Stéphane Hogan | alphagalileo
Further information:
http://europa.eu.int/comm/research/agro/fair/en/index.html
http://europa.eu.int/comm/research/quality-of-life/ka5

More articles from Agricultural and Forestry Science:

nachricht Back to Nature: Palm oil plantations are being turned back into protected rainforest
21.03.2019 | Forschungsverbund Berlin e.V.

nachricht The inner struggle of the evening primrose: Chloroplasts are caught up in an evolutionary arms race
14.03.2019 | Max-Planck-Institut für Molekulare Pflanzenphysiologie

All articles from Agricultural and Forestry Science >>>

The most recent press releases about innovation >>>

Die letzten 5 Focus-News des innovations-reports im Überblick:

Im Focus: Quantum gas turns supersolid

Researchers led by Francesca Ferlaino from the University of Innsbruck and the Austrian Academy of Sciences report in Physical Review X on the observation of supersolid behavior in dipolar quantum gases of erbium and dysprosium. In the dysprosium gas these properties are unprecedentedly long-lived. This sets the stage for future investigations into the nature of this exotic phase of matter.

Supersolidity is a paradoxical state where the matter is both crystallized and superfluid. Predicted 50 years ago, such a counter-intuitive phase, featuring...

Im Focus: Explosion on Jupiter-sized star 10 times more powerful than ever seen on our sun

A stellar flare 10 times more powerful than anything seen on our sun has burst from an ultracool star almost the same size as Jupiter

  • Coolest and smallest star to produce a superflare found
  • Star is a tenth of the radius of our Sun
  • Researchers led by University of Warwick could only see...

Im Focus: Quantum simulation more stable than expected

A localization phenomenon boosts the accuracy of solving quantum many-body problems with quantum computers which are otherwise challenging for conventional computers. This brings such digital quantum simulation within reach on quantum devices available today.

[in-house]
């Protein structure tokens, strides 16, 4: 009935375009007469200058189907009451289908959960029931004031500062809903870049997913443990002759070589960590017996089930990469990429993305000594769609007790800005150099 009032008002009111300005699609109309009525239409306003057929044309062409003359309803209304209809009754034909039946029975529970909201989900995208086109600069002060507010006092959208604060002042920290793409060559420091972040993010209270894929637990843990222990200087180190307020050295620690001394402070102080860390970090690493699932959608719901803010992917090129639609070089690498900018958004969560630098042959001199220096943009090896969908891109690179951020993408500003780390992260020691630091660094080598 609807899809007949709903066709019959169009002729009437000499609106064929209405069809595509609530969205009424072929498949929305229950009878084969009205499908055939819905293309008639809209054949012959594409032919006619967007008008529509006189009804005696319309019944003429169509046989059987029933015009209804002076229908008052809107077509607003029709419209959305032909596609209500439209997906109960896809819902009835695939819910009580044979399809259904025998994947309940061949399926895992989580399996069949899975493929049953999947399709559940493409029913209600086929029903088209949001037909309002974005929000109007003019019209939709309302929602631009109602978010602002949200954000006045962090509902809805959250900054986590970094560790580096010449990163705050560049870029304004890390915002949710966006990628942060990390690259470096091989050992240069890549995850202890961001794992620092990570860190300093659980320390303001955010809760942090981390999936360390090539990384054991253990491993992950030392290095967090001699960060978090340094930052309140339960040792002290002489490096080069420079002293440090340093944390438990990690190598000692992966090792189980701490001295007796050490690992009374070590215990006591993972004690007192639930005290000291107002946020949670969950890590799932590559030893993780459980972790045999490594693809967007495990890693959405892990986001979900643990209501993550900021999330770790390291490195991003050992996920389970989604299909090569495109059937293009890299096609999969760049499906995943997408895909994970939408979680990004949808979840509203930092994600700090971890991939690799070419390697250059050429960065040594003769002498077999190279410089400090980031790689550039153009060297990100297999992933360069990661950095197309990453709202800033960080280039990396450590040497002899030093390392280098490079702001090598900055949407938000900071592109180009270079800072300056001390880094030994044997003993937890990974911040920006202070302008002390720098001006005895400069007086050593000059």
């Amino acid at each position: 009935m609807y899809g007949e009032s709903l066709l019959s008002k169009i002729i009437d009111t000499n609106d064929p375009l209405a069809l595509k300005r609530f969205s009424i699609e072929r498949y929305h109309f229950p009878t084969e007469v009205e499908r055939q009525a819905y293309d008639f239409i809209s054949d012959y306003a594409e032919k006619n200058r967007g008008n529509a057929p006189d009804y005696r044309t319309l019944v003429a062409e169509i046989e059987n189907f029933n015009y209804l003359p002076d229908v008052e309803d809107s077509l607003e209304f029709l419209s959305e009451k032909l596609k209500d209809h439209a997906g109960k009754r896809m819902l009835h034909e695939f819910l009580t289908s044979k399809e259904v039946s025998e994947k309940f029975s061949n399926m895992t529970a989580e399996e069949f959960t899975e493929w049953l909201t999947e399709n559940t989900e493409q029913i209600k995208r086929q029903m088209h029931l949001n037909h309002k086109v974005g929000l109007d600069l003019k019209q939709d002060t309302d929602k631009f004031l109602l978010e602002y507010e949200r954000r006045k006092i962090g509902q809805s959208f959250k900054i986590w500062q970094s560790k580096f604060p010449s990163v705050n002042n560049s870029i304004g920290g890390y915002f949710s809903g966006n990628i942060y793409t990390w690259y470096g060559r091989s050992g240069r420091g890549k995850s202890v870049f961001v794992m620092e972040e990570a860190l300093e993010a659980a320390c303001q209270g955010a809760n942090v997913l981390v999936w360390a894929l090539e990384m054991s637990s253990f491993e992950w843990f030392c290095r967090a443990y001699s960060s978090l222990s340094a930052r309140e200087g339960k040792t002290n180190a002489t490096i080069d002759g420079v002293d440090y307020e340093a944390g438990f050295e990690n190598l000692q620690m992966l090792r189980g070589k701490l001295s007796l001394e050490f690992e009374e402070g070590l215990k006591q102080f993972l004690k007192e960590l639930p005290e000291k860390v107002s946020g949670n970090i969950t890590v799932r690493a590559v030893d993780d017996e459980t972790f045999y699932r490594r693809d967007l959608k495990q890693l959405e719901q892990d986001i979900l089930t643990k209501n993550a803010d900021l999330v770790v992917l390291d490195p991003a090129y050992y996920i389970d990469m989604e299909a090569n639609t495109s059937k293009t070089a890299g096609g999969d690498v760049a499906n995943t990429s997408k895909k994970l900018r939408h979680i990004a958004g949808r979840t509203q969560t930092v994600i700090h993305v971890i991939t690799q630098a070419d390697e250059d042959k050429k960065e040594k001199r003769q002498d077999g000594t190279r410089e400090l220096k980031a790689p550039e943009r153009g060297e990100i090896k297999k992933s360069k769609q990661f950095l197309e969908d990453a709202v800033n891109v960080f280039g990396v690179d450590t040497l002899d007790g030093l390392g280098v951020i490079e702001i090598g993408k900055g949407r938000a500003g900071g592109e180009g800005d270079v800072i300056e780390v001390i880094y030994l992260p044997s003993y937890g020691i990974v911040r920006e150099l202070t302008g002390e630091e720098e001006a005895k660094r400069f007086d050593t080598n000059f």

Quantum computers promise to solve certain computational problems exponentially faster than any classical machine. “A particularly promising application is the...

Im Focus: Largest, fastest array of microscopic 'traffic cops' for optical communications

The technology could revolutionize how information travels through data centers and artificial intelligence networks

Engineers at the University of California, Berkeley have built a new photonic switch that can control the direction of light passing through optical fibers...

Im Focus: A long-distance relationship in femtoseconds

Physicists observe how electron-hole pairs drift apart at ultrafast speed, but still remain strongly bound.

Modern electronics relies on ultrafast charge motion on ever shorter length scales. Physicists from Regensburg and Gothenburg have now succeeded in resolving a...

All Focus news of the innovation-report >>>

Anzeige

Anzeige

VideoLinks
Industry & Economy
Event News

Revered mathematicians and computer scientists converge with 200 young researchers in Heidelberg!

17.04.2019 | Event News

First dust conference in the Central Asian part of the earth’s dust belt

15.04.2019 | Event News

Fraunhofer FHR at the IEEE Radar Conference 2019 in Boston, USA

09.04.2019 | Event News

 
Latest News

Scientists propose new theory on Alzheimer's, amyloid connection

23.04.2019 | Life Sciences

Research on TGN1412 – Fc:Fcγ receptor interaction: Strong binding does not mean strong effect

23.04.2019 | Life Sciences

Bacteria use their enemy -- phage -- for 'self-recognition'

23.04.2019 | Life Sciences

VideoLinks
Science & Research
Overview of more VideoLinks >>>